International shipping is crucial for the world economy and where there’s money there follows very powerful people. But, who actually has control of the shipping lines? Is it the importer/exporter, the international shipping company managing the shipment or is it the shipping line itself, or even none of the above?
The shipper, the person or company responsible for the import and export of goods clearly has an element of control. After all, without the goods to ship, there would be no shipping line. Yet, with the shipment of goods in their economical interest, they stand a lot to lose should the shipment fail. With total responsibility for the goods being shipping and the financial and administrative processes of the shipment, the shipper is left very much in the hands of all other companies and people involved in the process.
The international shipping company ultimately oversees the shipment from start to finish. They are often the ones to arrange transport of goods to port, arrange the type of transportation onboard the cargo ships and complete any survey to know exactly how the goods need to be transported. Since they are the company that require the shipper to sign a contract and will eventually charge a hefty bill, they maintain the control of the organisation of the shipment. Yet, as the ‘middle man’ in the shipping process, reliant on both the shippers themselves and the shipping lines, a lot is beyond their control.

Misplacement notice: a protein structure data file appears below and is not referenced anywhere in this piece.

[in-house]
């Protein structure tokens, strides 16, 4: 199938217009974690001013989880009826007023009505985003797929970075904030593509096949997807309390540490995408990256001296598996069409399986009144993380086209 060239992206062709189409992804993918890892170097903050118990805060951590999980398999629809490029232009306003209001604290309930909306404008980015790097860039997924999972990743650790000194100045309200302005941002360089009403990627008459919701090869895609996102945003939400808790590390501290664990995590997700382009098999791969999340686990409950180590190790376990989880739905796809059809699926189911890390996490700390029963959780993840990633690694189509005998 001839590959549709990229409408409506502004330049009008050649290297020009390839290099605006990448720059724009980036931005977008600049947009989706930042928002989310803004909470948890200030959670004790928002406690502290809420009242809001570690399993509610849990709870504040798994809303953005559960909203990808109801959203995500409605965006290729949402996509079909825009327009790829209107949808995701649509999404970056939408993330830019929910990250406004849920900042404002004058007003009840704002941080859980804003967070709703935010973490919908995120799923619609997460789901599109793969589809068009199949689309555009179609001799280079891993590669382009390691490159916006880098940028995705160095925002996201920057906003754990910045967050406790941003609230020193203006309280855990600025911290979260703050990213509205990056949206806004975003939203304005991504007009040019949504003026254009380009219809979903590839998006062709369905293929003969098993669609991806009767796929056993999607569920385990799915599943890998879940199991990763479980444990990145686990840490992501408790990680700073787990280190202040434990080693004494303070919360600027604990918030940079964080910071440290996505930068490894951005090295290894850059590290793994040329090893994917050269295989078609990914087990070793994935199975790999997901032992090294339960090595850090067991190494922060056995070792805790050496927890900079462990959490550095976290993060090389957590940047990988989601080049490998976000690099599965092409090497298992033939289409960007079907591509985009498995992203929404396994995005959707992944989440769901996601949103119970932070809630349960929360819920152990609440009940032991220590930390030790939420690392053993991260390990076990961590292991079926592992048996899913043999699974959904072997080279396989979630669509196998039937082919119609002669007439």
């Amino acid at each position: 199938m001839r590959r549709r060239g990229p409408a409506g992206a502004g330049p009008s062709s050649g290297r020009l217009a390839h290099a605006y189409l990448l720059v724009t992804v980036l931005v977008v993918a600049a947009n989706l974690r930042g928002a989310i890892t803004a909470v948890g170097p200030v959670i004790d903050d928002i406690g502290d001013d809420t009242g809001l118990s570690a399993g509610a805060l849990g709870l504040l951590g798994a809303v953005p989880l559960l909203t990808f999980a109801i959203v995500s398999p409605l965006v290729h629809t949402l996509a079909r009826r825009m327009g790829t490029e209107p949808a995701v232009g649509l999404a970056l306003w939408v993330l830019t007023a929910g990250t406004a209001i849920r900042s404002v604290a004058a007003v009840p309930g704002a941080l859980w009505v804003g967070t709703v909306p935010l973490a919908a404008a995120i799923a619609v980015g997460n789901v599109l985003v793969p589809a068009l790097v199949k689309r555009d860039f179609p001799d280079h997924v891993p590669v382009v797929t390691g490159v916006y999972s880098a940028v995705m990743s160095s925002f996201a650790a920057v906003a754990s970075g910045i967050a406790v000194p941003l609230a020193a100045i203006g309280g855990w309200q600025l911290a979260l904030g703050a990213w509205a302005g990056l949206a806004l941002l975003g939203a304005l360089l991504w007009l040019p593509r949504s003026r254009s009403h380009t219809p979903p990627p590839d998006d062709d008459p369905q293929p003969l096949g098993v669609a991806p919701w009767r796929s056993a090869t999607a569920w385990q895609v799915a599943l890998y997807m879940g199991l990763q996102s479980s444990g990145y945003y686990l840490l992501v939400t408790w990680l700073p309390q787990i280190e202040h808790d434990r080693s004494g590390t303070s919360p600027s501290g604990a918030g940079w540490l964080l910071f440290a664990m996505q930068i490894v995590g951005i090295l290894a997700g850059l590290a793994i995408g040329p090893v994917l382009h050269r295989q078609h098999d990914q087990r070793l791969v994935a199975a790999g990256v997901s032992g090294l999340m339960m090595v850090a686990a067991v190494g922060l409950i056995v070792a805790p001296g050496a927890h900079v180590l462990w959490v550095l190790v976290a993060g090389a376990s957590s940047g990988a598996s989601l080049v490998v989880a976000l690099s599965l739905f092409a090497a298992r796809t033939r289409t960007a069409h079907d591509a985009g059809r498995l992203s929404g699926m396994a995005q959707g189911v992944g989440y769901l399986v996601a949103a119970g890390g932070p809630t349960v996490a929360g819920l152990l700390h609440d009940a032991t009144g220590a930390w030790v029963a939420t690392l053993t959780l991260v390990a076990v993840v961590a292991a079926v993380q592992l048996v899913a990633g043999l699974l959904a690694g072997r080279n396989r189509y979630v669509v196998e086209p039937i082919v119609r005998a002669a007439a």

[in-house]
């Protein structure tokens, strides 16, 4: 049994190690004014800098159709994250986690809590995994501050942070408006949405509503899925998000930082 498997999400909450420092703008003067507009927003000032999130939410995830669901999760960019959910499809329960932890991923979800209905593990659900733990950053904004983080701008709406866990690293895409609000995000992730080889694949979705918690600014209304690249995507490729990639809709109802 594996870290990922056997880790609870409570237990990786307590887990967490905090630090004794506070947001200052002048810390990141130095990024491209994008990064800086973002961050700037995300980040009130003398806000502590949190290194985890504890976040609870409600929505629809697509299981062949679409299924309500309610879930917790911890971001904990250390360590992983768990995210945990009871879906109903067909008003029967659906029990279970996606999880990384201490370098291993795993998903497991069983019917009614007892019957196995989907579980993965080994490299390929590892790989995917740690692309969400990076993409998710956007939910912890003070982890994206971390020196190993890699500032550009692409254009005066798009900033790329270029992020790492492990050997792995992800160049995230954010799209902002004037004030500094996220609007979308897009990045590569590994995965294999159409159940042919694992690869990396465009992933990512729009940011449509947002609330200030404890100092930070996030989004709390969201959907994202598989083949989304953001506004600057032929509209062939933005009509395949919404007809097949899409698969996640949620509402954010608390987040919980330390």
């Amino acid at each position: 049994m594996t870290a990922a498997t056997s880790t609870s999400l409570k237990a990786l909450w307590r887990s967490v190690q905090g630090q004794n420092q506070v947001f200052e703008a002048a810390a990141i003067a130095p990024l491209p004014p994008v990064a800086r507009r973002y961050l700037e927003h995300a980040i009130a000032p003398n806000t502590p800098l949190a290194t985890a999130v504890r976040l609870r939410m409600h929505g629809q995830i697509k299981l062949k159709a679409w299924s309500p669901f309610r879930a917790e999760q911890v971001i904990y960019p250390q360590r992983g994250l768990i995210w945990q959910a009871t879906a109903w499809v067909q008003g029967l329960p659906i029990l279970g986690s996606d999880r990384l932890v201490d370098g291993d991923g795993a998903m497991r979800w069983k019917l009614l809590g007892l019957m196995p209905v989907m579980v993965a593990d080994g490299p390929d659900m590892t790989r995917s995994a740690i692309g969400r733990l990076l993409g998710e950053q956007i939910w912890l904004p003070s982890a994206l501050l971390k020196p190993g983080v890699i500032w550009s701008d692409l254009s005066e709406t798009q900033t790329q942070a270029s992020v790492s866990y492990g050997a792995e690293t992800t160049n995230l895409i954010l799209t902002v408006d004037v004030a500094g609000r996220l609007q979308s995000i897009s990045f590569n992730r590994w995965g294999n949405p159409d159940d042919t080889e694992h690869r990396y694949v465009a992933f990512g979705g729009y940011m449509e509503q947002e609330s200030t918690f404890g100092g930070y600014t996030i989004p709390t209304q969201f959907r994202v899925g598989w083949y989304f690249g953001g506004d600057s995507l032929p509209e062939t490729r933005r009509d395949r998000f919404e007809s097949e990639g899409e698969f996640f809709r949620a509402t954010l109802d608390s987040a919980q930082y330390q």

No ships = no shipment – it’s a good bargaining tool. Shipping lines have a lot of power, so it’s no surprise that the world’s rich lists are adorned with shipping magnates. This ‘need’ that the world has for shipping lines has meant that they have a wealth of special privileges:
- The right to overbook ships and then pass extra cargo onto other ships.
- The right to declare ‘end of voyage’ in the face of war, port strikes, natural disasters or other unexpected event.
- The right to throw cargo overboard should the ship be damaged or be on the verge of sinking.
- The right to change routes, schedules or anything else they see fit for any reason they see fit, including financials.
- No responsibility for damage, loss, or late arrival of cargo.
- No cargo will be released without payment.
The shipper, not the shipping line, will foot the bill for all of the above. As if shipping lines weren’t powerful enough, a recent alliance between three of biggest names – Maersk Line, MSC Mediterranean Shipping Company and CMA CGM – mean that over a third of the shipping market could now be controlled by a single partnership. The US Shippers Association has made the point that “It is just a matter of time before the P3 controls the trans-Atlantic market,” a situation they have described as “dangerous”.
Yet, is the control of shipping lines really in the hands of any one part of the shipment process? There is currently a fleet of stranded cargo ships sat in the River Fal on the UK’s south west coast. Following the collapse of the Lehman brothers in 2008, these cargo ships laid up on the river carrying various cargo including cars. Should these ships moor up in port, the tax on their cargo will be considerable. So the shippers, and the shipping lines, are quite content to let them sit there with a skeleton crew. It would appear that shipping lines are beyond anyone’s control. As always in business, the financials call the shots.